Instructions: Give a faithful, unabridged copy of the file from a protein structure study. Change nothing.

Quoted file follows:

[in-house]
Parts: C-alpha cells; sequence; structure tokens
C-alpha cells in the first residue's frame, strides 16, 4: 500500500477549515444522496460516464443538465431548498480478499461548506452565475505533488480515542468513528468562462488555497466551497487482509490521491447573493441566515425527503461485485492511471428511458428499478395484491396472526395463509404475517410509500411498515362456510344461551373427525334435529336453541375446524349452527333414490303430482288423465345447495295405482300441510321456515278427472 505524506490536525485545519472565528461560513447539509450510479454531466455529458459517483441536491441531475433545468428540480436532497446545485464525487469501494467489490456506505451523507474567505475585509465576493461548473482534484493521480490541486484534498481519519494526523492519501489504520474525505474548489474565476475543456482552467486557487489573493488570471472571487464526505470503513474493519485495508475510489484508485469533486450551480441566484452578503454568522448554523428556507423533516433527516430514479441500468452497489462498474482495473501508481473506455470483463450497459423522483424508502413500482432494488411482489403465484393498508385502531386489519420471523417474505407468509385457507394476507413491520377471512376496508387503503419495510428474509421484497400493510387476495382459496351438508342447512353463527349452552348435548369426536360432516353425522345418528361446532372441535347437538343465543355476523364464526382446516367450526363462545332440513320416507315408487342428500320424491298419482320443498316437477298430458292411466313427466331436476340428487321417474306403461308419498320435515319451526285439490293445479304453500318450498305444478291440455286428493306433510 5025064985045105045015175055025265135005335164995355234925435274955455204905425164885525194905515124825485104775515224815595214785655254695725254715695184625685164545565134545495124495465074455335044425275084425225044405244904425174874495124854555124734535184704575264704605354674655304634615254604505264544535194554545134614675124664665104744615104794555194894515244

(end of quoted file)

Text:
[in-house]
Parts: C-alpha cells; sequence; structure tokens
C-alpha cells in the first residue's frame, strides 16, 4: 500500500477549515444522496460516464443538465431548498480478499461548506452565475505533488480515542468513528468562462488555497466551497487482509490521491447573493441566515425527503461485485492511471428511458428499478395484491396472526395463509404475517410509500411498515362456510344461551373427525334435529336453541375446524349452527333414490303430482288423465345447495295405482300441510321456515278427472 505524506490536525485545519472565528461560513447539509450510479454531466455529458459517483441536491441531475433545468428540480436532497446545485464525487469501494467489490456506505451523507474567505475585509465576493461548473482534484493521480490541486484534498481519519494526523492519501489504520474525505474548489474565476475543456482552467486557487489573493488570471472571487464526505470503513474493519485495508475510489484508485469533486450551480441566484452578503454568522448554523428556507423533516433527516430514479441500468452497489462498474482495473501508481473506455470483463450497459423522483424508502413500482432494488411482489403465484393498508385502531386489519420471523417474505407468509385457507394476507413491520377471512376496508387503503419495510428474509421484497400493510387476495382459496351438508342447512353463527349452552348435548369426536360432516353425522345418528361446532372441535347437538343465543355476523364464526382446516367450526363462545332440513320416507315408487342428500320424491298419482320443498316437477298430458292411466313427466331436476340428487321417474306403461308419498320435515319451526285439490293445479304453500318450498305444478291440455286428493306433510 5025064985045105045015175055025265135005335164995355234925435274955455204905425164885525194905515124825485104775515224815595214785655254695725254715695184625685164545565134545495124495465074455335044425275084425225044405244904425174874495124854555124734535184704575264704605354674655304634615254604505264544535194554545134614675124664665104744615104794555194894515244